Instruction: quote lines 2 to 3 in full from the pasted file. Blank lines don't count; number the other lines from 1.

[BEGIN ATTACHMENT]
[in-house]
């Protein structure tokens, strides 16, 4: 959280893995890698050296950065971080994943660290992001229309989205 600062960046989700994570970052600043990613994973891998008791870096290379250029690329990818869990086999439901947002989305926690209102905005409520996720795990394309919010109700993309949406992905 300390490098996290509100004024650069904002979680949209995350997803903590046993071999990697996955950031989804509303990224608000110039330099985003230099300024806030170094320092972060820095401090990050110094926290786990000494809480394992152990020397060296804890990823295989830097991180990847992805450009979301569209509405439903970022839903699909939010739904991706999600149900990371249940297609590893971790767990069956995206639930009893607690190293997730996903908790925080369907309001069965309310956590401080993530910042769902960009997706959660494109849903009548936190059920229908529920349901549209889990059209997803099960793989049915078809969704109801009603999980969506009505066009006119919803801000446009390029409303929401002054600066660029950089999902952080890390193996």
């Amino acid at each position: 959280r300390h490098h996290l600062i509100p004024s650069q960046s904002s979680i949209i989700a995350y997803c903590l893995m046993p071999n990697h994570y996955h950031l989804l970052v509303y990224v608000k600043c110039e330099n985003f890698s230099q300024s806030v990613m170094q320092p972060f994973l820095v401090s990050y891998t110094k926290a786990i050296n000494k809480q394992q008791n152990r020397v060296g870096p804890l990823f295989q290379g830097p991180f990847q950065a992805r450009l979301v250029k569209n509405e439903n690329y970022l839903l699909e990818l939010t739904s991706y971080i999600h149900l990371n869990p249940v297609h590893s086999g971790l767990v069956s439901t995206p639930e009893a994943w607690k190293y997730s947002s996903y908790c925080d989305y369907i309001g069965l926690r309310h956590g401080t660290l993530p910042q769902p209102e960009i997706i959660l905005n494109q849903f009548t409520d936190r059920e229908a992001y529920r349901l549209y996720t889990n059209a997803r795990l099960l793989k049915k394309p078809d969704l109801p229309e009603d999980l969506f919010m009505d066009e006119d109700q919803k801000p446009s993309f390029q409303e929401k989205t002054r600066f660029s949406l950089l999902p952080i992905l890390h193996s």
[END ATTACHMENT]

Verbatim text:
């Protein structure tokens, strides 16, 4: 959280893995890698050296950065971080994943660290992001229309989205 600062960046989700994570970052600043990613994973891998008791870096290379250029690329990818869990086999439901947002989305926690209102905005409520996720795990394309919010109700993309949406992905 300390490098996290509100004024650069904002979680949209995350997803903590046993071999990697996955950031989804509303990224608000110039330099985003230099300024806030170094320092972060820095401090990050110094926290786990000494809480394992152990020397060296804890990823295989830097991180990847992805450009979301569209509405439903970022839903699909939010739904991706999600149900990371249940297609590893971790767990069956995206639930009893607690190293997730996903908790925080369907309001069965309310956590401080993530910042769902960009997706959660494109849903009548936190059920229908529920349901549209889990059209997803099960793989049915078809969704109801009603999980969506009505066009006119919803801000446009390029409303929401002054600066660029950089999902952080890390193996």
């Amino acid at each position: 959280r300390h490098h996290l600062i509100p004024s650069q960046s904002s979680i949209i989700a995350y997803c903590l893995m046993p071999n990697h994570y996955h950031l989804l970052v509303y990224v608000k600043c110039e330099n985003f890698s230099q300024s806030v990613m170094q320092p972060f994973l820095v401090s990050y891998t110094k926290a786990i050296n000494k809480q394992q008791n152990r020397v060296g870096p804890l990823f295989q290379g830097p991180f990847q950065a992805r450009l979301v250029k569209n509405e439903n690329y970022l839903l699909e990818l939010t739904s991706y971080i999600h149900l990371n869990p249940v297609h590893s086999g971790l767990v069956s439901t995206p639930e009893a994943w607690k190293y997730s947002s996903y908790c925080d989305y369907i309001g069965l926690r309310h956590g401080t660290l993530p910042q769902p209102e960009i997706i959660l905005n494109q849903f009548t409520d936190r059920e229908a992001y529920r349901l549209y996720t889990n059209a997803r795990l099960l793989k049915k394309p078809d969704l109801p229309e009603d999980l969506f919010m009505d066009e006119d109700q919803k801000p446009s993309f390029q409303e929401k989205t002054r600066f660029s949406l950089l999902p952080i992905l890390h193996s």